1. Careers
You can opt-out at any time. Please refer to our privacy policy for contact information.

Job Interview Thank You Calls

Job Interview Follow Up Call Do's and Don'ts


Businessman talking on his mobile phone.
Oli Kellett / Taxi / Getty Images
Job seekers are usually hesitant to call to follow up after a job interview. You always wonder if you are bugging the interviewer and whether calling to follow up will help or hinder your chances of getting a second interview or even a job offer.

A recent survey from Accountemps should put your mind at ease. In fact, following up after an interview with a thank you phone call was one of the preferred ways Human Resources Managers would like to hear from candidates who have recently interviewed.

Here's how HR Managers like to be contacted (respondents could select multiple options):

  • Email - 87%
  • Phone Call - 81%
  • Handwritten Note - 38%
  • Social media - 27%
  • Text message - 10%
The first three options are the best ones, but I'd recommend avoiding social media. An HR Manager or the person who might be your new boss is not your Facebook friend. LinkedIn can work, if you are connected with your interviewer already. Otherwise, I'd stick to email, a call or a note. Texting obviously doesn't cut it as a way to follow up. Your follow up needs to be as professional as you were during your job interview.

Why Follow Up Phone Calls Work

A phone call is a quick and easy way to follow up. In addition, it's more personal than a thank you email message or a thank you note, even though those work well, too. You're connecting personally with the person who may be making the decision to hire you or who will, at least, have some influence on that decision.

What To Say When You Call

Try to call within 24 hours of your interview and call your interviewer directly. If you get voicemail the first time you try, you don't need to leave a message. Try again and see if you can catch them when they are available to answer the phone. Early or late in the day works best because people are less likely to be in meetings or interviews then.

However, don't call too many times without leaving a message. If you don't reach them on the second try, leave a message with your name, the job title you interviewed for, say thank you, ask the person to call you back if you can provide any additional information and leave your phone number so it's easy for them to call you back.

If you reach the interviewer, first of all, good for you - many people screen all their calls these days. Be brief and to the point, thank the hiring manager for their time, recap your qualifications, then ask if there is anything else the interviewer would like to know or if there is any further information on your background or experience you can provide.

If there was anything you wish you had mentioned during the interview, but didn't, take this opportunity to share it with the person who interviewed.

Follow Up Calls Do's and Don'ts

Be Prepared. Have a copy of your resume in front of you when you call. That way, you'll be prepared to answer questions if the interviewer has any. Also, have a list of references ready, just in case you are asked for them.

Make a List. Create a short list of what you're going to say, including your key qualifications for the job.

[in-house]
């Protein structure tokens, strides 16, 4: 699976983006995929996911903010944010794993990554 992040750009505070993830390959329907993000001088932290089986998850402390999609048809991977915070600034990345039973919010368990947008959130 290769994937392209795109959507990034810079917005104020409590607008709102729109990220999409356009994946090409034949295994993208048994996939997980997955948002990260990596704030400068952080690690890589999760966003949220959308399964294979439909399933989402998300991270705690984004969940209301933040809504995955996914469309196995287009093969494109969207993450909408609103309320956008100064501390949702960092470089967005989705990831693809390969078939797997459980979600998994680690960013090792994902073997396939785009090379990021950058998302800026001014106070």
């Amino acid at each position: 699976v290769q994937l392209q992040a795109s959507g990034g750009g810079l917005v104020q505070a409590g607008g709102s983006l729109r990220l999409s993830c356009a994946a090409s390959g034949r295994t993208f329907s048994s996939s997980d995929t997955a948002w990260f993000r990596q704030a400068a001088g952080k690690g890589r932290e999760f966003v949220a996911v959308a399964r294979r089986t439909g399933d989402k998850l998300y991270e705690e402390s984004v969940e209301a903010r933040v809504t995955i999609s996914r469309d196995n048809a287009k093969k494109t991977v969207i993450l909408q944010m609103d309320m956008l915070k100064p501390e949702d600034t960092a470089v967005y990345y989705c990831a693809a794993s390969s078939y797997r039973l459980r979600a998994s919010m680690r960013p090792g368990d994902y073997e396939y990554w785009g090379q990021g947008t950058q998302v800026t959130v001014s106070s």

Practice. If you're nervous about calling, and that's entirely understandable, practice. Ask a friend or family member to pretend they are the hiring manager and make a couple of calls. The more you say it, the easier the conversation will be when it's for real.

Call in Private. You obviously don't want to call from a cubicle at work, but it's also important not to have a lot of background noise if you call from home or somewhere in public. You need to be able to hear, think and speak clearly and a quiet spot to call from will make all the difference in the world.

Smile. If you project confidence when you call, it will get through to the other end of the phone line. Confident and assured candidates have a better chance at getting a job offer than someone who is nervous and hesitant.

Call the Decision Maker. Be sure to get the interviewer's business card at the end of the interview if you don't already have a phone number. It's important to talk to the person who has hiring authority or can at least recommend you as the top candidate for the job.

Make a Match. Mention how you are a perfect fit for the position, highlighting - specifically - why you're a match. Briefly mention the qualifications you have and tie them to what the employer is seeking.

Offer Information. Use your follow up call as a way to both thank your interviewer and to ask if you can provide them with any further information to help make a decision.

Take it a Step Further. If the conversation goes well, you can even ask when you might expect the company to make a decision.

Don't Overdo It. Don't call the interviewer multiple times. The employers surveyed by Accountemps definitely didn't want multiple phone calls. This is your one shot at making another good impression, so use it wisely, but don't overuse it.

Other Options for Saying Thank You

Not comfortable making a phone call? Or, does calling simply not feel like the best option to follow up with the hiring manager? Other options work just as well, and, in some cases, may even be a better option. Here's how to follow up via email and in writing, including advice on what to include in your message, subject lines and signatures, who to write to and when to follow up.

©2014 About.com. All rights reserved.